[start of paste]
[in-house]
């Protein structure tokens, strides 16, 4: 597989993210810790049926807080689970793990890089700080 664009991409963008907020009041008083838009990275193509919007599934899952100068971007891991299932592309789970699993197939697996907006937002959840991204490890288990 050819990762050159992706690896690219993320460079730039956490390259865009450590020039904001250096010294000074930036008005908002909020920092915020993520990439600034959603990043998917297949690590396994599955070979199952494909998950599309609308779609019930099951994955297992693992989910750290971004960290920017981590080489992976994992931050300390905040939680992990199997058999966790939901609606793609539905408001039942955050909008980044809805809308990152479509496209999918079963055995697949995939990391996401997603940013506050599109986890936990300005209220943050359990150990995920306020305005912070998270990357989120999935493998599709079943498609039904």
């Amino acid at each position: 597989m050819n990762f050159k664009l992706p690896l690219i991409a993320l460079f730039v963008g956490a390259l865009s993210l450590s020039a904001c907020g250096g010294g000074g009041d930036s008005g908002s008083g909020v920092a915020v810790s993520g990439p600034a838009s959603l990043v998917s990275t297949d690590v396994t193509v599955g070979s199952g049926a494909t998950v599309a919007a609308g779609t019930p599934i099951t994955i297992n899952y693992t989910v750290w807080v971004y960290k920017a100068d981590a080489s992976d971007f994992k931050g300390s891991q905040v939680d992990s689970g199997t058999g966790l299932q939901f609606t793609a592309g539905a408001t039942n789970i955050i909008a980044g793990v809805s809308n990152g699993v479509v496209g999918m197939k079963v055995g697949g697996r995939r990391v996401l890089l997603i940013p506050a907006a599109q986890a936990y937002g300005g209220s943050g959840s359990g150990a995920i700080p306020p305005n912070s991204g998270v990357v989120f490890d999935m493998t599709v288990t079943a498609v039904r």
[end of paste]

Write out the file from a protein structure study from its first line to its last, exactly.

[in-house]
């Protein structure tokens, strides 16, 4: 597989993210810790049926807080689970793990890089700080 664009991409963008907020009041008083838009990275193509919007599934899952100068971007891991299932592309789970699993197939697996907006937002959840991204490890288990 050819990762050159992706690896690219993320460079730039956490390259865009450590020039904001250096010294000074930036008005908002909020920092915020993520990439600034959603990043998917297949690590396994599955070979199952494909998950599309609308779609019930099951994955297992693992989910750290971004960290920017981590080489992976994992931050300390905040939680992990199997058999966790939901609606793609539905408001039942955050909008980044809805809308990152479509496209999918079963055995697949995939990391996401997603940013506050599109986890936990300005209220943050359990150990995920306020305005912070998270990357989120999935493998599709079943498609039904």
């Amino acid at each position: 597989m050819n990762f050159k664009l992706p690896l690219i991409a993320l460079f730039v963008g956490a390259l865009s993210l450590s020039a904001c907020g250096g010294g000074g009041d930036s008005g908002s008083g909020v920092a915020v810790s993520g990439p600034a838009s959603l990043v998917s990275t297949d690590v396994t193509v599955g070979s199952g049926a494909t998950v599309a919007a609308g779609t019930p599934i099951t994955i297992n899952y693992t989910v750290w807080v971004y960290k920017a100068d981590a080489s992976d971007f994992k931050g300390s891991q905040v939680d992990s689970g199997t058999g966790l299932q939901f609606t793609a592309g539905a408001t039942n789970i955050i909008a980044g793990v809805s809308n990152g699993v479509v496209g999918m197939k079963v055995g697949g697996r995939r990391v996401l890089l997603i940013p506050a907006a599109q986890a936990y937002g300005g209220s943050g959840s359990g150990a995920i700080p306020p305005n912070s991204g998270v990357v989120f490890d999935m493998t599709v288990t079943a498609v039904r």